Skip to main content

Understanding 'potential threat alerts' on the Samsung Galaxy S5

Samsung is making it a little easier to see which apps can send text messages

Some Samsung Galaxy S5 owners may have noticed a new security warning popping up when installing certain apps. Entitled "potential threat alerts," the message tells you (in somewhat opaque terms) that the app has "authorization to access Messages," while offering up a link to further control this setting. The security option on some Galaxy S5 models, particularly those sold in Europe, and it's actually a lot simpler than it first seems.

So what's going on with this new feature, and do you have anything to worry about when an app triggers this warning? Let's take a closer look.

What the 'Potential threat alerts' message means

You'll see this message when an app requests access to the "receive text messages" permission. Per Jerry Hildenbrand's breakdown of various Android permissions, this permission is fairly self-explanatory:

Subscription SMS services are everywhere, so this is one to keep an eye on. SMS apps Handcent or Chomp will need this, that makes sense, but what about an app that allows you to edit or take a picture and send it to a friend? Yep, it's going to need to send MMS messages, too. Same with something like a Mr. T soundboard (I pity the fool!) that lets you send a sound byte. If an app is set up for you to share media, you might see this one listed as one of it's permissions. If it's not, think twice about installing it.

The reasons an app might need this permission aren't always obvious. Twitter, for instance, uses the "receive text messages" permission to let you sign in using your registered phone number. This involves having the app receive a text message from Twitter in order to see if you're using the phone number associated with your account.

Potential threats alert

How to disable the message, or view apps that can send text messages

If you touch "OK" at the "Potential threat alerts" you'll be taken to the management menu straight away. If you need to get back there, you'll need to dig around a little.

The menu lives within the stock "Messages" app, which you'll need to re-enable if you're using a different SMS app like Google Hangouts. Tap the overflow menu (three dots in the top right corner of the screen), then go to Settings > Safe mode > Potential threat alerts.

From here you can use the toggle at the top right to switch this feature off entirely. The list below will show you all the apps installed on your phone that can send and receive SMS and MMS messages. Tapping on an app will take you to its app info screen, from where you can uninstall it if necessary.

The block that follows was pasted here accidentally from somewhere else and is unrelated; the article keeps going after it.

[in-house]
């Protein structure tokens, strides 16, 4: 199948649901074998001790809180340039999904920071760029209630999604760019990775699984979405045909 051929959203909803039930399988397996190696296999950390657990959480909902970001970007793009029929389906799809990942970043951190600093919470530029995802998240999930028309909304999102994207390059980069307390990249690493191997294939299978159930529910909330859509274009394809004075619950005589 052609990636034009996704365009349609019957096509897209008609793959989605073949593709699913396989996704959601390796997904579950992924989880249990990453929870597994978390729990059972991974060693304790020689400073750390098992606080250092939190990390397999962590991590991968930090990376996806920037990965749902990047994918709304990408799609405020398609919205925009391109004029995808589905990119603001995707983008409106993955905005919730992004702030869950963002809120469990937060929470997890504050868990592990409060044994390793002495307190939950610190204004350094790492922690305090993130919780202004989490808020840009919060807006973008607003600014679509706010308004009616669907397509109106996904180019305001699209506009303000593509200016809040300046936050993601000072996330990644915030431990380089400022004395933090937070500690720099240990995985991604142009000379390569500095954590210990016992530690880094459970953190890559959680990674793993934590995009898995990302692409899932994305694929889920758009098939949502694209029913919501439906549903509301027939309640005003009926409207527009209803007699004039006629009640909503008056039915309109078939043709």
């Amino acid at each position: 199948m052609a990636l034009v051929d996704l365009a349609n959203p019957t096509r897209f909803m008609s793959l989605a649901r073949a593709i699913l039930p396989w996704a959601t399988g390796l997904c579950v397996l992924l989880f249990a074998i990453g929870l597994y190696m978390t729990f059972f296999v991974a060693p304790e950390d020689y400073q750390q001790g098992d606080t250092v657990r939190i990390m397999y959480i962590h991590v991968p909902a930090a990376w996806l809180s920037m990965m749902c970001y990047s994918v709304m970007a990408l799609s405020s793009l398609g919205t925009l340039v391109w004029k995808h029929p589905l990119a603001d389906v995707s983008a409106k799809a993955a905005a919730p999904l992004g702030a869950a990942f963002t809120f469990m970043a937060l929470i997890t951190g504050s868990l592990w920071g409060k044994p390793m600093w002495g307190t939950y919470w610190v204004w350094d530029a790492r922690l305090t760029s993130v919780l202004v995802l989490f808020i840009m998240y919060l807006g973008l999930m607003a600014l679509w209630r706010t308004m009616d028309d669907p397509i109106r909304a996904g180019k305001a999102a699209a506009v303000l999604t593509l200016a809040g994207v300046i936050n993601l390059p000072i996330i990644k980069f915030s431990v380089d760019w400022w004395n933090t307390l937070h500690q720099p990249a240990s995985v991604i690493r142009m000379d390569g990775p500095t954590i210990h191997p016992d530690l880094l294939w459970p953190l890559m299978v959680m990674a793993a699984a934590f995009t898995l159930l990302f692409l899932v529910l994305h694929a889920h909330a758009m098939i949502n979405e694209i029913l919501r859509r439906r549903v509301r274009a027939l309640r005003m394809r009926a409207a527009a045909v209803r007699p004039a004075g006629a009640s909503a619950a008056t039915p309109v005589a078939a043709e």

So now you know ...

Making it easy to see which apps can do potentially costly things like sending text messages is a good thing — though perhaps a better job could've been done communicating the details of this feature to users. If an app updates in the background with several others, for instance, you'll see the scary "potential threat alerts" dialog and potentially not know exactly what triggered it. Regardless, it's simple enough to understand once you know the basics.

For more help, tips and tricks, see our Galaxy S5 help page, and swing by our GS5 forums!

Alex Dobie
Executive Editor

Alex was with Android Central for over a decade, producing written and video content for the site, and served as global Executive Editor from 2016 to 2022.

13 Comments
  • More unnecessary bloatware from Samsung. When are they gonna learn that we do not need crap like this on our phones and if we do we can go and find an app for it?
    /s
  • Way to speak for the millions of Galaxy smartphone users in the world. I know it's got to be very hard for your superior level of intellect to understand but did it ever occur to you that there may be some people who find it useful. Posted via Android Central App
  • Didn't see the \s did ya? Posted via Android Central App
  • It takes a superior level of intellect to read a whole post like that....
  • As pointed out, it was a joke directed towards the people who actually believe the stuff I mocked.
  • If I had a pop up that said, "Authorised" I think I may have been hacked.
  • Different spelling for different countries, thanks for showing your ignorance. Posted via the Android Central App
  • "God bless America and no place else."
  • You sound French
  • It depends on the COLOR and FLAVOR as well :P
  • Lol. I recognise that. Posted via Android Central App
  • Ditched my Nexus 5 for GS5 and it was the best choice ive ever made. Posted via Android Central App
  • All I read was, "Blah, blah, blah, Samsung still wants you to love Knox, blah, blah, blah..." No offense to the post author, though. Posted via Android Central App